Brands and Branding while Selling T-Shirts Online: Your Questions Answeredby Michael Essek · Updated: April 10, 2017
When it comes to selling T-Shirt online, branding is one of the things you’ll wrestle with sooner or later.
- Should you have one T-Shirt ‘brand’ for all your designs – or several?
- Should you keep your brand identity specific to a single niche, or broad and general to appeal to as many people as possible?
- Should you brand yourself as an individual artist / designer, or as a business / company?
These are questions I get asked a lot, so I thought I’d delve into some of the various considerations here…
(and that way I don’t have to personally reply to a bunch of emails individually in the future – I can just send people this link 🙂 )
Let’s Clarify Terms
‘Brand’ is a broad and nebulous term – it can mean different things to different people – so let’s try to clarify what we mean here.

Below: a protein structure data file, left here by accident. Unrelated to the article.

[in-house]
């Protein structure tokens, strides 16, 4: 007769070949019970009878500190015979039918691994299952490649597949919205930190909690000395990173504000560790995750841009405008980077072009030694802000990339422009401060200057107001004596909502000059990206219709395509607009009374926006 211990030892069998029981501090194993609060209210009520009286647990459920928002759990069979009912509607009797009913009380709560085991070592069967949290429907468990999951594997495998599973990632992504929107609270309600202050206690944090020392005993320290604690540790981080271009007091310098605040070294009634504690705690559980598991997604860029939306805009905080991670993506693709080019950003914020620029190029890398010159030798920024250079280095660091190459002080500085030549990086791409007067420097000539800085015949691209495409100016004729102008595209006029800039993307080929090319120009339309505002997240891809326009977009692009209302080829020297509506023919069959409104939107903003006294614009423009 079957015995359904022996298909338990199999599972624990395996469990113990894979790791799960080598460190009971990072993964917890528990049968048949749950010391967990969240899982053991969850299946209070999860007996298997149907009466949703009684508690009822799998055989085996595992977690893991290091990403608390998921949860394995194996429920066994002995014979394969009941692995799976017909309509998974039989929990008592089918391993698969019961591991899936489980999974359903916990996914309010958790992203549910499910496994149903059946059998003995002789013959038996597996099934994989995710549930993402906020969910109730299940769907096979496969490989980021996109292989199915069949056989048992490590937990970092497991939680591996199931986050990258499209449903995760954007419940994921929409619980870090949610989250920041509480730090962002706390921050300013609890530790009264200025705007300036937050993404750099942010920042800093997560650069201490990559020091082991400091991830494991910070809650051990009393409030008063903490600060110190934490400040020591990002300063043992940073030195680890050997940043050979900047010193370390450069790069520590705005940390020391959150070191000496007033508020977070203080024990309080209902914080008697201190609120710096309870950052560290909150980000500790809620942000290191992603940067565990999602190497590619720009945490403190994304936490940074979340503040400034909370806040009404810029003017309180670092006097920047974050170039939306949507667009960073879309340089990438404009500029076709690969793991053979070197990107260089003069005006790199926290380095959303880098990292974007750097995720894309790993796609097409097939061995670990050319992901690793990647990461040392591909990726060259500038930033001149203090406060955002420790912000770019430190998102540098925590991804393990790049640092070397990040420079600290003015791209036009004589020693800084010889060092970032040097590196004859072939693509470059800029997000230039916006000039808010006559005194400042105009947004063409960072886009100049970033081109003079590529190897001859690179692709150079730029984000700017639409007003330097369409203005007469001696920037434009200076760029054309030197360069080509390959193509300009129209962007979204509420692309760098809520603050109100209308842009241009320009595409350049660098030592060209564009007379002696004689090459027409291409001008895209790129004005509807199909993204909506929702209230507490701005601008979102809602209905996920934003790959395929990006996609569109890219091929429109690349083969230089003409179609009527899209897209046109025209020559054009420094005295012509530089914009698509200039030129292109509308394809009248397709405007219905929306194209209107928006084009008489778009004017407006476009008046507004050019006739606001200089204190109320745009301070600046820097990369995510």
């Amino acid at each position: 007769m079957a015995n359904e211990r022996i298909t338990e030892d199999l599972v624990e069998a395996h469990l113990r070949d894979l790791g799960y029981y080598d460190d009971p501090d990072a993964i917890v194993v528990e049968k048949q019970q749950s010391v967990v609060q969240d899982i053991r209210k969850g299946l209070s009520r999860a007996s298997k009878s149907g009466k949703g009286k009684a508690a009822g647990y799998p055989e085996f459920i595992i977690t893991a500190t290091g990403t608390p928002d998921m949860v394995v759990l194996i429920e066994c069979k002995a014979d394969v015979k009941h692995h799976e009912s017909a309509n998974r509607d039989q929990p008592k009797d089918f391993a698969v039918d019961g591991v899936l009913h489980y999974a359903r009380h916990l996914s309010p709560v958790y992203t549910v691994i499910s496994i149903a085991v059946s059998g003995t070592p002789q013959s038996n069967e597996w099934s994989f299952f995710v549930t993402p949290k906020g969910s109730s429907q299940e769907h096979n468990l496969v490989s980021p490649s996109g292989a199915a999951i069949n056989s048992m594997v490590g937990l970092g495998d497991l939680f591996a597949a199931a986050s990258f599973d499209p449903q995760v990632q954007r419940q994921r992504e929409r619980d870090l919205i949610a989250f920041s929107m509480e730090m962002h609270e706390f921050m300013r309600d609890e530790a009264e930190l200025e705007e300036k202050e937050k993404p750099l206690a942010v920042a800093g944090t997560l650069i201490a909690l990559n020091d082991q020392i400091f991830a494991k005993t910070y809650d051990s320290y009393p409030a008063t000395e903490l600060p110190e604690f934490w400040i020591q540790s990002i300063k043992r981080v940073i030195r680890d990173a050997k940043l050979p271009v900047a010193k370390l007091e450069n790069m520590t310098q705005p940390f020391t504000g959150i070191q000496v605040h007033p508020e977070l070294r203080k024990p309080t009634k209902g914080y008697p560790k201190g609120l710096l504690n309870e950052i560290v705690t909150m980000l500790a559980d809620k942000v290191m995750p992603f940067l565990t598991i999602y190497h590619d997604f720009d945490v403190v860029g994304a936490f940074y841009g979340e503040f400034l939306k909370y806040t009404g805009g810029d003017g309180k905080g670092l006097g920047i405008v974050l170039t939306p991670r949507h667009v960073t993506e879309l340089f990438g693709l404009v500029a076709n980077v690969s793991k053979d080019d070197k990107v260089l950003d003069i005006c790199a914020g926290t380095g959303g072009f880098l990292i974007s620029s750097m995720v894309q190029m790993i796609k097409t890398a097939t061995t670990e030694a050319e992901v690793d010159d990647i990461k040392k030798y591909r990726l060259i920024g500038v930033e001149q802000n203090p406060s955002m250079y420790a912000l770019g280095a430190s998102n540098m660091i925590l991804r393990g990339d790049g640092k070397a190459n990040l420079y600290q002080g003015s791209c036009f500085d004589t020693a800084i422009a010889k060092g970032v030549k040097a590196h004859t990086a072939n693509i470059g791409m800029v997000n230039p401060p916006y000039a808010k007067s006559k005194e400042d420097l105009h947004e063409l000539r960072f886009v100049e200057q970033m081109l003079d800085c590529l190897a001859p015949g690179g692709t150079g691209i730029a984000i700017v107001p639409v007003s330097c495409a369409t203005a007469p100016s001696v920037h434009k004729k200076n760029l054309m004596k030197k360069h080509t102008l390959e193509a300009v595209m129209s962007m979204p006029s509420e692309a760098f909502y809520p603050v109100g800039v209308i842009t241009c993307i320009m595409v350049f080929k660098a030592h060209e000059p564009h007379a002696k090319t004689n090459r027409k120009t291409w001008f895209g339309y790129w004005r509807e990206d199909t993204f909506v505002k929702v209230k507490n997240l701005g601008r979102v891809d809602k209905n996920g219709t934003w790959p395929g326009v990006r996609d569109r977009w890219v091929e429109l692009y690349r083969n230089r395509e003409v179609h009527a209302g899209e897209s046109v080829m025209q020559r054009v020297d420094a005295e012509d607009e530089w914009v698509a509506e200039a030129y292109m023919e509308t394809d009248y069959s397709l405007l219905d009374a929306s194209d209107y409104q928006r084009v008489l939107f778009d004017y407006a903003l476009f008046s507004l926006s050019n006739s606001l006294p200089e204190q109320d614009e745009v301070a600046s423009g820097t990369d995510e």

Whenever you engage in any kind of selling or marketing online (or in person) – you are inevitably involved in ‘branding‘, whether you know it or not.
From the public username and avatar you use, to the way you describe your designs (and the way you present your products) – all of this is branding.
The degree to which this branding makes any difference to your sales depends on the sites you are selling on (and the way you expect customers to find and purchase your designs).
So for the sake of clarity, for the remainder of this article I will use the term ‘brand’ to mean the headline entity under which you sell or present designs and products to your potential customers. So this could be the your Redbubble account, or your own Shopify store.